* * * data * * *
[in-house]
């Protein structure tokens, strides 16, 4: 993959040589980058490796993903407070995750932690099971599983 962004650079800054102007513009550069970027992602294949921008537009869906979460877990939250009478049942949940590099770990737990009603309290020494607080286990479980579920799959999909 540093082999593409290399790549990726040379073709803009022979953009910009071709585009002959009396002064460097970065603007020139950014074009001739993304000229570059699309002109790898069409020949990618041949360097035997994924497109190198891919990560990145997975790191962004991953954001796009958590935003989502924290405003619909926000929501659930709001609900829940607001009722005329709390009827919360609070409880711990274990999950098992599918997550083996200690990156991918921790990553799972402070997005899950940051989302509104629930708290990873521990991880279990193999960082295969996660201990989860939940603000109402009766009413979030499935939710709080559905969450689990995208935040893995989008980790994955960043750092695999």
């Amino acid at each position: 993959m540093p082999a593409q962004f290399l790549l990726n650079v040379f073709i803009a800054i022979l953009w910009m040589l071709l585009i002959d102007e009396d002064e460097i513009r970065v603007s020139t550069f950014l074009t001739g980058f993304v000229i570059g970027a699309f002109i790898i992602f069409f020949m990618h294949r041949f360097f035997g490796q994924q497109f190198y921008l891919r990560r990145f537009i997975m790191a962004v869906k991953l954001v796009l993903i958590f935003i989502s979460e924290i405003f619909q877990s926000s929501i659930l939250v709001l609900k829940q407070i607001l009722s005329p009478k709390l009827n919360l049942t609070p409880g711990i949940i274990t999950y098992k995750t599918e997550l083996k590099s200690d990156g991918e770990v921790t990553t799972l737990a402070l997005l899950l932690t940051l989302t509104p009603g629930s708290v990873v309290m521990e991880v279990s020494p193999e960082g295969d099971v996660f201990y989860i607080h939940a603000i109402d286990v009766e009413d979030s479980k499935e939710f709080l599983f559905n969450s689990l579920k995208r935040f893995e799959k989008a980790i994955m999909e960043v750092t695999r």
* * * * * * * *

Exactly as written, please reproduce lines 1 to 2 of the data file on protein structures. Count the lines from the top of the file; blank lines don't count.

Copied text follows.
[in-house]
């Protein structure tokens, strides 16, 4: 993959040589980058490796993903407070995750932690099971599983 962004650079800054102007513009550069970027992602294949921008537009869906979460877990939250009478049942949940590099770990737990009603309290020494607080286990479980579920799959999909 540093082999593409290399790549990726040379073709803009022979953009910009071709585009002959009396002064460097970065603007020139950014074009001739993304000229570059699309002109790898069409020949990618041949360097035997994924497109190198891919990560990145997975790191962004991953954001796009958590935003989502924290405003619909926000929501659930709001609900829940607001009722005329709390009827919360609070409880711990274990999950098992599918997550083996200690990156991918921790990553799972402070997005899950940051989302509104629930708290990873521990991880279990193999960082295969996660201990989860939940603000109402009766009413979030499935939710709080559905969450689990995208935040893995989008980790994955960043750092695999």